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Brainin Denies Soviet Agency Interview

August 27, 1926
See Original Daily Bulletin From This Date

(Jewish Telegraphic Agency)

Reuben Brainin, Hebrew writer and honorary vice-president of the Zionist Organization of America, requested the Jewish Telegraphic Agency office here to deny an alleged interview with him which was circulated by the Tas (the Soviet Telegraphic Agency).

According to the Soviet telegraphic agency’ s interview, Mr. Brainin is reported to have said that the situation in Palestine and the relations between the Arabs and Jews in Palestine have changed for the worse. Mr. Brainin declared that this entire interview was a piece of invention.


The charge that the attitude of the Left press in Poland which is loyal to the present government is as unfriendly to the Jews as that of the Right press, is put forth in “Der Moment” (Aug. 10), Warsaw Yiddish daily, by S. Hirshorn, former Jewish Sejm deputy, who points to the recent gathering of Polish legionaires in the city of Kielce, on which occasion Marshal Pilsudski publicly kissed a Jewish war veteran, as a case in point. This incident was widely reported in the Jewish papers in Poland and abroad, but the Left press in Poland, according to Mr. Hirshorn, completely ignored it.

“In vain we sought a report of this incident in the government press. Not the least trace of the fact nor of the sentiment that prevailed at the legionaires’ celebration,” Mr. Hirshorn writes.

“The Jewish population has a right to ask,” he proceeds, “why are the details of this event, which was marked by friendship toward the Jews, suppressed in the Left pro-government papers. Obviously the legionaires’ celebration was not intended only for the benefit of Kielce, but for the whole country. What good is it then if the citizens of Kielce know that the followers of the moral sanitation’ are friendly to all alike, including the Jews, when the rest of the country continues to believe that as regards the Jews the old attitude of hatred still exists?

“This policy of ignoring fine words and noble deeds must come to an end,” the writer urges. “Premier Bartel showed, through his expressions regarding the Jews in his recent statement of policy, that he is opposed to the method of ‘sinning in secret’ (secret agreements). Let his colleagues therefore imitate his worthy policy of ‘open diplomacy.'”


The conviction that if Hungary, Roumania and other East Europen countries would accord their Jews the same treatment as that accorded the Jews in Turkey there would be no need for national minority guarantees in international treaties, is voiced by the “Detroit Jewish Chronicle” of Aug. 20, wherein the action of Turkish Jewry in renouncing its minority rights is termed “commendable and realistic.” The paper writes thus, in part:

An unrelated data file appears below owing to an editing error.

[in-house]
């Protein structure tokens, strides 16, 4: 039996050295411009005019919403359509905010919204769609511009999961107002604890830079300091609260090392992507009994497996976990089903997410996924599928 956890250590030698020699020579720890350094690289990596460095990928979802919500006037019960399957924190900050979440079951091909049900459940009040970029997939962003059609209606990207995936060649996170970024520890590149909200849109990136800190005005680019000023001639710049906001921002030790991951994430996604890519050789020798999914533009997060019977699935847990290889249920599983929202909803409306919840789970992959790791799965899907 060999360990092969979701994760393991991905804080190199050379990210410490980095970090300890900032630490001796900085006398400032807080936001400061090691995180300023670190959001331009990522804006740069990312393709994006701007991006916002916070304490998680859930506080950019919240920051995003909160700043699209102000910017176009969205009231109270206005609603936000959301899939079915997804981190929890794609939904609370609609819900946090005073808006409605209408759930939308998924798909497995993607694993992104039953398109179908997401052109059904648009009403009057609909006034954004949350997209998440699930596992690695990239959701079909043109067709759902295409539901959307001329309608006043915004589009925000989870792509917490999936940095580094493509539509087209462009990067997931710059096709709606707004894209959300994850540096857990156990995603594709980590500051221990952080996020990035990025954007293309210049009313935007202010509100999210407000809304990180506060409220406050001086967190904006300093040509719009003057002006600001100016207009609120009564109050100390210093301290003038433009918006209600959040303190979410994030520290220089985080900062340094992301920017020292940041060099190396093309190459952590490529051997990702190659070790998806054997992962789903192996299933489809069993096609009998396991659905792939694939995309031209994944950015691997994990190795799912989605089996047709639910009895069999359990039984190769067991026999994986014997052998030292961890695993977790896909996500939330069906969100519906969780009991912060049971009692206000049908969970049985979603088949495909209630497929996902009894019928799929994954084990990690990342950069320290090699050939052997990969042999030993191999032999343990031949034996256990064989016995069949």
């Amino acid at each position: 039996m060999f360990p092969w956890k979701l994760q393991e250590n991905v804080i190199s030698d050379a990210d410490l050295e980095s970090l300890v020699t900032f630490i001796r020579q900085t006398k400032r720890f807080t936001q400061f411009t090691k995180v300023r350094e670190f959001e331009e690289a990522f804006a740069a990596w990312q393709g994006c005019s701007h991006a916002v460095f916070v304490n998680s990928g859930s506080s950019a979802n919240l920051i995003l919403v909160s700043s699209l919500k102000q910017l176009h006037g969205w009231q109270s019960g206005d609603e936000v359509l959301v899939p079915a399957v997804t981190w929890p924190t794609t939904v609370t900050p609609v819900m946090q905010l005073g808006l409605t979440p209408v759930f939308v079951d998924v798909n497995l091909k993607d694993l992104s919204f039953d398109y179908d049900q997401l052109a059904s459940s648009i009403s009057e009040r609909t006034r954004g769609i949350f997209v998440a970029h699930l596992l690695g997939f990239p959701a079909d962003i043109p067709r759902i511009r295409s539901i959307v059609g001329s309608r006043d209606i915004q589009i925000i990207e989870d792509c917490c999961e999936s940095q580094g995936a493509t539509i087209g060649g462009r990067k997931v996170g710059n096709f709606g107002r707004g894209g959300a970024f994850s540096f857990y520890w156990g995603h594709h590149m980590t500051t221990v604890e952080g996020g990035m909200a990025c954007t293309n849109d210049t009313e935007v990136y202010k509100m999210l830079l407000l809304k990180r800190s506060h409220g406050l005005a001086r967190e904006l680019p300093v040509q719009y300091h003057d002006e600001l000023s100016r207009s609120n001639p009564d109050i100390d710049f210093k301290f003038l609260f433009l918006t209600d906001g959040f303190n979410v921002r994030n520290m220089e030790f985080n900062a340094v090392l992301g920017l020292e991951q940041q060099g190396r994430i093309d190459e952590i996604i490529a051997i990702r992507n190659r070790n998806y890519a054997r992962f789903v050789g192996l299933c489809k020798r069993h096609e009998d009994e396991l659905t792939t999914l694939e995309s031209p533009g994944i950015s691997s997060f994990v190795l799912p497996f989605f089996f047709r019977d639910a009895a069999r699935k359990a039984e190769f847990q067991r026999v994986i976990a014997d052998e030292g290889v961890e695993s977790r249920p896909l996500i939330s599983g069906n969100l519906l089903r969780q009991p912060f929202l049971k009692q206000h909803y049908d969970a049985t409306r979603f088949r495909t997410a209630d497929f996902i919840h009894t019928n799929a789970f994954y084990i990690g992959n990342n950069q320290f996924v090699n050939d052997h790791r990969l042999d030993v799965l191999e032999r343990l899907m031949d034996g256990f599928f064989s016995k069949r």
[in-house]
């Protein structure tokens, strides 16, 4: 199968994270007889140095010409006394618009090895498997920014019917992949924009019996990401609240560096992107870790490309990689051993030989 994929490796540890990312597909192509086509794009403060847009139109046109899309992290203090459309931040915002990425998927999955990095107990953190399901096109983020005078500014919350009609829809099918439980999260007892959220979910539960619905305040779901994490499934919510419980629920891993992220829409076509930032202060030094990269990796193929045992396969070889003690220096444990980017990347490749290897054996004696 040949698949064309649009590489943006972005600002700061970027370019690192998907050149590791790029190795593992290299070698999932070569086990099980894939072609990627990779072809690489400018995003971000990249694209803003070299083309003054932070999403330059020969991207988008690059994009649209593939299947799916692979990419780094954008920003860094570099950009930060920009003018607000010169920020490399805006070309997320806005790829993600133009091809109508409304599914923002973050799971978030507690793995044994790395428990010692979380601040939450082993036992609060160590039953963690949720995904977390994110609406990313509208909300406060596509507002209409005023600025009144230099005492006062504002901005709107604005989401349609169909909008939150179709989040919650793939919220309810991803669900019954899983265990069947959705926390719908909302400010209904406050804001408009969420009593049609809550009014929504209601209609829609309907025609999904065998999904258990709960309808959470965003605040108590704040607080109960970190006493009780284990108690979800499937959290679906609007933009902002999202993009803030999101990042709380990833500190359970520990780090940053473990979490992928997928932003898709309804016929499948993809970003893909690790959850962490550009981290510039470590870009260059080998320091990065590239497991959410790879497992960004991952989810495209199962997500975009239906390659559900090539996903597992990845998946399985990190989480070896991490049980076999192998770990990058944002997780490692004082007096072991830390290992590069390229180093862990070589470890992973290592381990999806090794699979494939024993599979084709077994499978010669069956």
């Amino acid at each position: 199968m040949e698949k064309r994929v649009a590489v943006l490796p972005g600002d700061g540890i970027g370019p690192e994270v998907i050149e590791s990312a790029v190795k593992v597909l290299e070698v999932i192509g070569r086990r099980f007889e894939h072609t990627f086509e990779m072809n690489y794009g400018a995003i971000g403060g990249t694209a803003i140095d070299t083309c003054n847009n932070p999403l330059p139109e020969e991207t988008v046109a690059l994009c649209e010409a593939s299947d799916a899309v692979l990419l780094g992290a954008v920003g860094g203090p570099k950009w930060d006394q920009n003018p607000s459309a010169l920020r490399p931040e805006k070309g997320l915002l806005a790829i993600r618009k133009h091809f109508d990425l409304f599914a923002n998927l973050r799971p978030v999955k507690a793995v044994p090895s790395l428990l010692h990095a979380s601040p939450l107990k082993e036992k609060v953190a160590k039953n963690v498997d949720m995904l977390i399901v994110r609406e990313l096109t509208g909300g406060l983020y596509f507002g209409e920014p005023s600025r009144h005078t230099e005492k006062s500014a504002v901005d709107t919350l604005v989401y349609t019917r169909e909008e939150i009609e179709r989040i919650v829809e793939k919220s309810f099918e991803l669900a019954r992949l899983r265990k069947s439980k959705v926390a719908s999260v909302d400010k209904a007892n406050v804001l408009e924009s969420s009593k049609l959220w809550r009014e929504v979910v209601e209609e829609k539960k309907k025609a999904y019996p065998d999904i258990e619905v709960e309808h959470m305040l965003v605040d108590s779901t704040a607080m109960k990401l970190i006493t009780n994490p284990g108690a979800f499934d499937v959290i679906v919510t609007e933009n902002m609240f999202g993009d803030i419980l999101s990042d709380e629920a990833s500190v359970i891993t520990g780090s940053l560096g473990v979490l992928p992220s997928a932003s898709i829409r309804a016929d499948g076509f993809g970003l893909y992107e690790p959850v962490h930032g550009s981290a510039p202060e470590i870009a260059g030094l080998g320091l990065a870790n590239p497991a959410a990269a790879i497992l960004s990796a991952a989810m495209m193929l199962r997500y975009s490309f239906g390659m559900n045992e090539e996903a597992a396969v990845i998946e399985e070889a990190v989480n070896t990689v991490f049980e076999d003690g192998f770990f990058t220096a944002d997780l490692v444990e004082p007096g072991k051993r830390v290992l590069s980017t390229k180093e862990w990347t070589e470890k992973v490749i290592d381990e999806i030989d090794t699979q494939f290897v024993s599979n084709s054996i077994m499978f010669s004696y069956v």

“The Jew has never sought a privileged category, he is willing to be placed upon a plane of equality with the rest of the population and asks only that he be not discriminated against because of race, religion, language and culture. He wants no political privilege or economic advantage which is not accorded any other group.

“We in America have never been able to understand fully the demands of minority peoples in so-called republics. It seems a contradiction on the face of it to talk about minority rights where all are theoretically equal. Turkish Jewry has taken a long forward step by this renunciation. It indicates, that despite all condemnation of the unspeakable Turk, there is an actual enjoyment of rights of more validity than mere paper authenticity. Were this not so we daresay that the Jews of Turkey would not have renounced rights which would have made life easier and more secure.

“There are still several Christian nations of Europe–Roumania and Hungary in particular–which could follow the example of Turkey to the mutual benefit and profit of all concerned. From most recent advices it seems that Poland has learned this lesson from the pain and travail of a serious economic crisis and revolution. We believe that a dose of equality would prove an excellent medicine for many of the ills of Europe. The present experiment in Turkey will be watched with much interest and hope.”

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